Does the idea of teaching homeschool math spark a little fear? Do you sometimes build it up in your mind as nearly impossible? Does it feel too hard to teach math because you struggled with it in school yourself? You’re not alone. So many of us come into homeschooling with a mix of insecurity and even bad experience with our own math education journey, and often this saps our homeschool joy and confidence before we’ve even begun.
That’s why we love Navi Riar from @mathteachermomblog. As a credentialed math teacher with over 16 years of classroom experience, Navi is on a mission to give math a makeover. She is passionate about making math accessible for all children using a hands-on approach and sharing best practices from her own teaching experience with families everywhere. We started following Navi pretty shortly after launching the Learn + Live Letter and were really drawn to her method of super simple, hands-on activities that could work for a variety of ages (and usually use materials you probably already have in your kitchen or your homeschool supply closet), and we were so excited to share her relaxed, fun perspective on this subject that can be tricky for so many families in a recent IG LIVE. (Click here to view the whole chat!)
Here are eight things we learned in our conversation about how to bring more joy to math lessons (and why we’re probably overcomplicating it):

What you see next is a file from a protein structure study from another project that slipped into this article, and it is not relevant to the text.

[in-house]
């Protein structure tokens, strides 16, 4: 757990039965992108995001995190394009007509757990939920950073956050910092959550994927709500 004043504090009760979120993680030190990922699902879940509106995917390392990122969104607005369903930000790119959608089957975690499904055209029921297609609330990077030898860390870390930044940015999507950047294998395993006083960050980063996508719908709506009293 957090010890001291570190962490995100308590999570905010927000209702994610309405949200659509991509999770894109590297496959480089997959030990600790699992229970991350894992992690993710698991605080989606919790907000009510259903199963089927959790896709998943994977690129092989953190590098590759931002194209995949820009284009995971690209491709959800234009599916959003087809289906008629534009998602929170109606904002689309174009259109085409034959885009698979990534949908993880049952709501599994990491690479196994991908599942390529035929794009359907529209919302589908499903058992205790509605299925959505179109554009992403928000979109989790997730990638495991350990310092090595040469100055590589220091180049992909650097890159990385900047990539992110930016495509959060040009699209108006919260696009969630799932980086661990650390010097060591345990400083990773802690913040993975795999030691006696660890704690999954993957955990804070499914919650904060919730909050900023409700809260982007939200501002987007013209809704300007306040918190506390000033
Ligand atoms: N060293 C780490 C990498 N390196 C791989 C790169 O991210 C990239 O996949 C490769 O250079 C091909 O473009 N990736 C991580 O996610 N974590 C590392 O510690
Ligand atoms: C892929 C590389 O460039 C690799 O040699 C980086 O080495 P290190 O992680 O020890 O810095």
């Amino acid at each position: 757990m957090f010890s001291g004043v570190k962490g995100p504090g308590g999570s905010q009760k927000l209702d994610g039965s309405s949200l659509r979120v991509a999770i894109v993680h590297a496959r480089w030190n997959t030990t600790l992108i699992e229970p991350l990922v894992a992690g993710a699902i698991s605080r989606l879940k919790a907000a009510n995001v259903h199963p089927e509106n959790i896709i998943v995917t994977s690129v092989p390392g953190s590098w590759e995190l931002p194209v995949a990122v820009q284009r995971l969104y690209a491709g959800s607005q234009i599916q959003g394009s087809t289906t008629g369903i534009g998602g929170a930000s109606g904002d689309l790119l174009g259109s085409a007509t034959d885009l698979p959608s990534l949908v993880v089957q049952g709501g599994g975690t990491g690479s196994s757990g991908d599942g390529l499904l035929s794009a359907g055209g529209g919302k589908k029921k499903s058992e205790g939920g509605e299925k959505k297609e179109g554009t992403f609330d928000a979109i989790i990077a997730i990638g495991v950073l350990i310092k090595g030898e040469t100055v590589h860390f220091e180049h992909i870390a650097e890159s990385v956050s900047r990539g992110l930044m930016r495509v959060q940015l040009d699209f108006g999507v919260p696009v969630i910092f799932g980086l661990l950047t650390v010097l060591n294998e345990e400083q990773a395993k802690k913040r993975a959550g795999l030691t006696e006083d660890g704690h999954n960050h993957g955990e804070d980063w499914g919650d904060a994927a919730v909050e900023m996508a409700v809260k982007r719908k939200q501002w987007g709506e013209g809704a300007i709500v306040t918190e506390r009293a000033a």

#1: A good math experience starts with you.
As with most homeschooling challenges, the key to success starts with us, the homeschool grownups! Navi’s first piece of advice was to work through our own math anxiety. We may have had a negative experience with math when we were students, or we may have been influenced by all those teen movies in the ‘90s that depicted the math teacher as the “school bad guy.” Either way, work through this first so you can come to homeschool math with a clean slate. Most importantly, give yourself permission to make mistakes―it is more than okay to learn and grow with your child!
#2: Turn what you perceive to be a weakness into an asset.
In this case, the weakness is often our own aversion to math―but it can actually be a useful tool! Show your child your own perseverance as you work to understand and teach them math. Think out loud and let your child see your struggles and your successes. Literally talk out problems to let them hear your thought process and model what it’s like to work to understand something difficult. Remember: Our brains are designed to learn and grow. So don’t feel like you as the adult can’t learn the math right along with your child. This method is especially helpful if we have a perfectionist child because it helps them see that we make mistakes, too. (And that’s totally okay!)
#3: Watch your tone when it comes to doing math together.
Remember how we set the tone for learning as the adult? Sometimes we mean that literally. If you hear yourself becoming negative or frustrated during math lessons, STOP! Don’t force it. You can even skip math on your bad days! That’s because children will internalize your attitude and it will often become their own perspective on learning math or doing math lessons. Learning math (like any subject) is a process, and it takes time. So if you need a break, take it! As we say often, you aren’t running out of time.
#4: Bring math to life by making it more hands-on.